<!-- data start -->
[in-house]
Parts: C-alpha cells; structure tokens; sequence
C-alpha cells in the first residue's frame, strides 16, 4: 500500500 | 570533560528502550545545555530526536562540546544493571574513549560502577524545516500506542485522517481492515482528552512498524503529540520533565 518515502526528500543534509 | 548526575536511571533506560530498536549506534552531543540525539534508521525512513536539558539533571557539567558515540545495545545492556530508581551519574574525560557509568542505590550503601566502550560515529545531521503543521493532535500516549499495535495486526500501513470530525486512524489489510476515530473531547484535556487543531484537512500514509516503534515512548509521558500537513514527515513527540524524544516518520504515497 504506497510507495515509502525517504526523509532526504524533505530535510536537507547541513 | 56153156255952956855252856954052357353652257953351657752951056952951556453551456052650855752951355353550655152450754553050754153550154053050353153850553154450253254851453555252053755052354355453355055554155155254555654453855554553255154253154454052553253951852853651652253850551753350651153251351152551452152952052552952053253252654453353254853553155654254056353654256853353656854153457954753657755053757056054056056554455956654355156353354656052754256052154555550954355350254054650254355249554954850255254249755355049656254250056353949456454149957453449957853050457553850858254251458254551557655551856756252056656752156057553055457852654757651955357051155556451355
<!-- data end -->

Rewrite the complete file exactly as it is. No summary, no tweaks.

[in-house]
Parts: C-alpha cells; structure tokens; sequence
C-alpha cells in the first residue's frame, strides 16, 4: 500500500 | 570533560528502550545545555530526536562540546544493571574513549560502577524545516500506542485522517481492515482528552512498524503529540520533565 518515502526528500543534509 | 548526575536511571533506560530498536549506534552531543540525539534508521525512513536539558539533571557539567558515540545495545545492556530508581551519574574525560557509568542505590550503601566502550560515529545531521503543521493532535500516549499495535495486526500501513470530525486512524489489510476515530473531547484535556487543531484537512500514509516503534515512548509521558500537513514527515513527540524524544516518520504515497 504506497510507495515509502525517504526523509532526504524533505530535510536537507547541513 | 56153156255952956855252856954052357353652257953351657752951056952951556453551456052650855752951355353550655152450754553050754153550154053050353153850553154450253254851453555252053755052354355453355055554155155254555654453855554553255154253154454052553253951852853651652253850551753350651153251351152551452152952052552952053253252654453353254853553155654254056353654256853353656854153457954753657755053757056054056056554455956654355156353354656052754256052154555550954355350254054650254355249554954850255254249755355049656254250056353949456454149957453449957853050457553850858254251458254551557655551856756252056656752156057553055457852654757651955357051155556451355